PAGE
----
Since the 1991 Kurdish uprising against the former Iraqi regime until its collapse in 2003, the region has despaired under the foreign blockade on Iraq and the Iraqi blockade on the Kurdistan region. This caused the region to fall behind in a number of fields, especially in housing development as evidenced by the enormous housing crisis. The crisis was felt even more after the economy approved during the post-Saddam era.
Norouz Mawloud, director of legal affairs at the investment authority, says that the housing sector has reached advanced stages. As a result, the focus is now shifting to three other vital sectors: agriculture, tourism and industry.
Over the past few years, several housing complexes have been built to provide people with limited income and governmental employees the opportunity to buy a house and pay for it in monthly installments. Young people have especially benefited, since they could pay just half of the house’s price in the beginning, and pay back the remainder through installments over ten years.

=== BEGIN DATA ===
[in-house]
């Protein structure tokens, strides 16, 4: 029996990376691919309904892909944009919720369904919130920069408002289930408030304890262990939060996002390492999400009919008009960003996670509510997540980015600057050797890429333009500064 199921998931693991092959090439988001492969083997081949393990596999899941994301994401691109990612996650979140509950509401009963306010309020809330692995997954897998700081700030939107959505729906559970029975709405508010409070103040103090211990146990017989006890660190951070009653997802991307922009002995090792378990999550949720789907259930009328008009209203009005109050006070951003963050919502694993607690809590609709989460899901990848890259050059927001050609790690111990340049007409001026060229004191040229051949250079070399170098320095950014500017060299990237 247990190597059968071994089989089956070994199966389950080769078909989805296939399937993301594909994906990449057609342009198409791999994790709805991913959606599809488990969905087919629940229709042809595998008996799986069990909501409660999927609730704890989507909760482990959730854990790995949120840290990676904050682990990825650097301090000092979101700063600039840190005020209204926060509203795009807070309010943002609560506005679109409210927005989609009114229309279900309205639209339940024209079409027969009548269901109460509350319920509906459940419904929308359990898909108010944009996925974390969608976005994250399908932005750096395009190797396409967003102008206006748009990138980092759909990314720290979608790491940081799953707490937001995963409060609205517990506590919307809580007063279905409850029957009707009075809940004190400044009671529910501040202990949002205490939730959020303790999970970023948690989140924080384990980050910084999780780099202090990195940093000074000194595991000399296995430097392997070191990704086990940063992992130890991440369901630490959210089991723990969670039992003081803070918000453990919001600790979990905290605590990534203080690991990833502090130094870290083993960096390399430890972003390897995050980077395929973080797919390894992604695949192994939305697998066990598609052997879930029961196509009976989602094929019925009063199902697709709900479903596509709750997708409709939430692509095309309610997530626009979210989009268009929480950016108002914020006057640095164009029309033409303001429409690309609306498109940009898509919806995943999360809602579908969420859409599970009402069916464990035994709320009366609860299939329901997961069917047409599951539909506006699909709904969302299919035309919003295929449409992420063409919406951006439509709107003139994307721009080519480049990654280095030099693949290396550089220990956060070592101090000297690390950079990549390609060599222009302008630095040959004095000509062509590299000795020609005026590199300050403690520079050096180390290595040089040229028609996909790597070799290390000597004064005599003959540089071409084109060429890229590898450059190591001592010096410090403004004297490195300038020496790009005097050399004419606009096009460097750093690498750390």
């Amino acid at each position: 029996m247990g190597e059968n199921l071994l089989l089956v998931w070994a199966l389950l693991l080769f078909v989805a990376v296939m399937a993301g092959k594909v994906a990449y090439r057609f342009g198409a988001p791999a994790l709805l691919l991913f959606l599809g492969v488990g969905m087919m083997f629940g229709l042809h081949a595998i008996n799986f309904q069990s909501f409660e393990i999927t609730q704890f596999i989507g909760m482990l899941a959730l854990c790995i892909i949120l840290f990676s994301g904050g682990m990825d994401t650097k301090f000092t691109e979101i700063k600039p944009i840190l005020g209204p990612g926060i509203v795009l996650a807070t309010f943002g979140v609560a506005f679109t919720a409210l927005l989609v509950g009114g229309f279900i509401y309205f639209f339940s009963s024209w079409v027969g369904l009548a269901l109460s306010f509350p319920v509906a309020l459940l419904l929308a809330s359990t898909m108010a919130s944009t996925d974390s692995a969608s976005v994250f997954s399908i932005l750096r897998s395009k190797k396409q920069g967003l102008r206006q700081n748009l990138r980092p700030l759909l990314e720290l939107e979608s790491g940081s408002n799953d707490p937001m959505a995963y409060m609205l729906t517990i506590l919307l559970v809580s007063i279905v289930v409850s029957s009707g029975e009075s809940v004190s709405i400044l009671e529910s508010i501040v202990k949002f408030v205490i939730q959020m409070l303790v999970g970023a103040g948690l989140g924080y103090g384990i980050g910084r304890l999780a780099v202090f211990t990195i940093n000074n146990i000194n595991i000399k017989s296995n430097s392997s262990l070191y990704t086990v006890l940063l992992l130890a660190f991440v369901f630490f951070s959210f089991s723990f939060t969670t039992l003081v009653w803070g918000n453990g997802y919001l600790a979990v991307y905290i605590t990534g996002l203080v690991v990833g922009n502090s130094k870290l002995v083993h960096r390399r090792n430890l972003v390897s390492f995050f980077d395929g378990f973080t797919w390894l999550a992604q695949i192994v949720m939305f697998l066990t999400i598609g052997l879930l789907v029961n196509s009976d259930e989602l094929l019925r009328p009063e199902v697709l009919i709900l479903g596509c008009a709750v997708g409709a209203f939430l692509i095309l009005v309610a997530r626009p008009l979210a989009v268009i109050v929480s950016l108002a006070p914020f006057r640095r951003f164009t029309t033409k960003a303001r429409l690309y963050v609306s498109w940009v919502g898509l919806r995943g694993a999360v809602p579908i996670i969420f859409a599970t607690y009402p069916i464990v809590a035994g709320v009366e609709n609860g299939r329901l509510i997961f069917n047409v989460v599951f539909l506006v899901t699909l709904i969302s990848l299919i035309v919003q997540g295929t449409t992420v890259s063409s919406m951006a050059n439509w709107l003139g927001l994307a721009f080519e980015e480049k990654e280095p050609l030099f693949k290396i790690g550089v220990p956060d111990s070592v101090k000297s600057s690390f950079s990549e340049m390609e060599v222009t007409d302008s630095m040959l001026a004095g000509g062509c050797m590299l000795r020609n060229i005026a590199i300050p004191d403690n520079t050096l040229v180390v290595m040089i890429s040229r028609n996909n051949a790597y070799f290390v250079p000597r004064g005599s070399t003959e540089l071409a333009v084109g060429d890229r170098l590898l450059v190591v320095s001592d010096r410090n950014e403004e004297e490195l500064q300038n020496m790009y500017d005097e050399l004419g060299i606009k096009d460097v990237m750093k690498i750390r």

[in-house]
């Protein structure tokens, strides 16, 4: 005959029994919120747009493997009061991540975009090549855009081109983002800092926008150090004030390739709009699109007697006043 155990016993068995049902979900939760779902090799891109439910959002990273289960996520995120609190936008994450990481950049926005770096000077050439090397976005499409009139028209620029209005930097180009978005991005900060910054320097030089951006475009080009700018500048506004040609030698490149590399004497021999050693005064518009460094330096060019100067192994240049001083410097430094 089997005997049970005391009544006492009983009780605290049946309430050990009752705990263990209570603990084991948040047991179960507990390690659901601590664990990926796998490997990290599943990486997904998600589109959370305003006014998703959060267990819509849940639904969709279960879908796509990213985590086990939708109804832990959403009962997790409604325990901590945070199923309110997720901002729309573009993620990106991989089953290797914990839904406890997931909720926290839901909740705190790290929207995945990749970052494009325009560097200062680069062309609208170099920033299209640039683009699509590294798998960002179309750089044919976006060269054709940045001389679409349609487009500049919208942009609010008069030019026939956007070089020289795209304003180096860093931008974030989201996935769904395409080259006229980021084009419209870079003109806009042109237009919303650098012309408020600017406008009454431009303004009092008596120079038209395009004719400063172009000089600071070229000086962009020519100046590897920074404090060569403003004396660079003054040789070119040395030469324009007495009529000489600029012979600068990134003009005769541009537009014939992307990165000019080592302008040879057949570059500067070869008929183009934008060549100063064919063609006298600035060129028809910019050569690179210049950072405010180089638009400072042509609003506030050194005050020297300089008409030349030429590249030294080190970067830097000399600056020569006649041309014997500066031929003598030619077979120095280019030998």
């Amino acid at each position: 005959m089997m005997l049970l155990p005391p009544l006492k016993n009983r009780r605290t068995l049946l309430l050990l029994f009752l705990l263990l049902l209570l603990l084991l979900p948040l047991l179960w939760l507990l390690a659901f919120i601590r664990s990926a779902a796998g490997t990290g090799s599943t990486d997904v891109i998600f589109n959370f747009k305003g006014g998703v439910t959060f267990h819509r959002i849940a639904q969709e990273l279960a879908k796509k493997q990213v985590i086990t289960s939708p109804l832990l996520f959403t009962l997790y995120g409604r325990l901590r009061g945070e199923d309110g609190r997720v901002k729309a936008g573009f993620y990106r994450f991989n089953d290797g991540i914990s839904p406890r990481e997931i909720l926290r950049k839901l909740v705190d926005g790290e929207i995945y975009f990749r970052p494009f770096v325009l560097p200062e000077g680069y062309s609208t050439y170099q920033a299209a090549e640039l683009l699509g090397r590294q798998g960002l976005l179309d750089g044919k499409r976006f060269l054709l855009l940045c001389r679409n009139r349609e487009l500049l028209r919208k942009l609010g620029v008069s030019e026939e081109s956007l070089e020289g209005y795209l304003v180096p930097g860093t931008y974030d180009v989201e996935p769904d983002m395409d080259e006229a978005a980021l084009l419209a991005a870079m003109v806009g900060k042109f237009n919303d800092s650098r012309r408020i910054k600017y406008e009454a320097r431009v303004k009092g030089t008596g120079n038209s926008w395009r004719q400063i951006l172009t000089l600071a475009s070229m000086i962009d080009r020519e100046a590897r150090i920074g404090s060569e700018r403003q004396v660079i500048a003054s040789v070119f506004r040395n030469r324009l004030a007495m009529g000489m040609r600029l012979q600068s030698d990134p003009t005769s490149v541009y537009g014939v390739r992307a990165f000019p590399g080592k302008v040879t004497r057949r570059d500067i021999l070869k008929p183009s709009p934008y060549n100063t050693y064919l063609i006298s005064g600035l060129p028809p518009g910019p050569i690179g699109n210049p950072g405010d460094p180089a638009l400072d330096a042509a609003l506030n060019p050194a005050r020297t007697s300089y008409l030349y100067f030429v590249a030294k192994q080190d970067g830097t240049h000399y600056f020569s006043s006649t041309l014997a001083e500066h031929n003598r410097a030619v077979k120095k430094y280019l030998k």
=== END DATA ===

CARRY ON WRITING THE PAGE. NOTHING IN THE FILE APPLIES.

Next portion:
Figures from the commerce ministry in the region indicate that the number of registered foreign companies currently exceeds 2,000.
Kawa Wali Muhammad Ali, an economic analyst and academic in the faculty of business and economy at Saladin University in Erbil, says that the 2006 investment law encouraged investors by protecting their interests. “After the parliament approved the law and the regional government ratified it, many foreign companies entered the region,” he told Al-Monitor. “Today, hundreds of projects are being implemented by foreign companies or investors,” he added.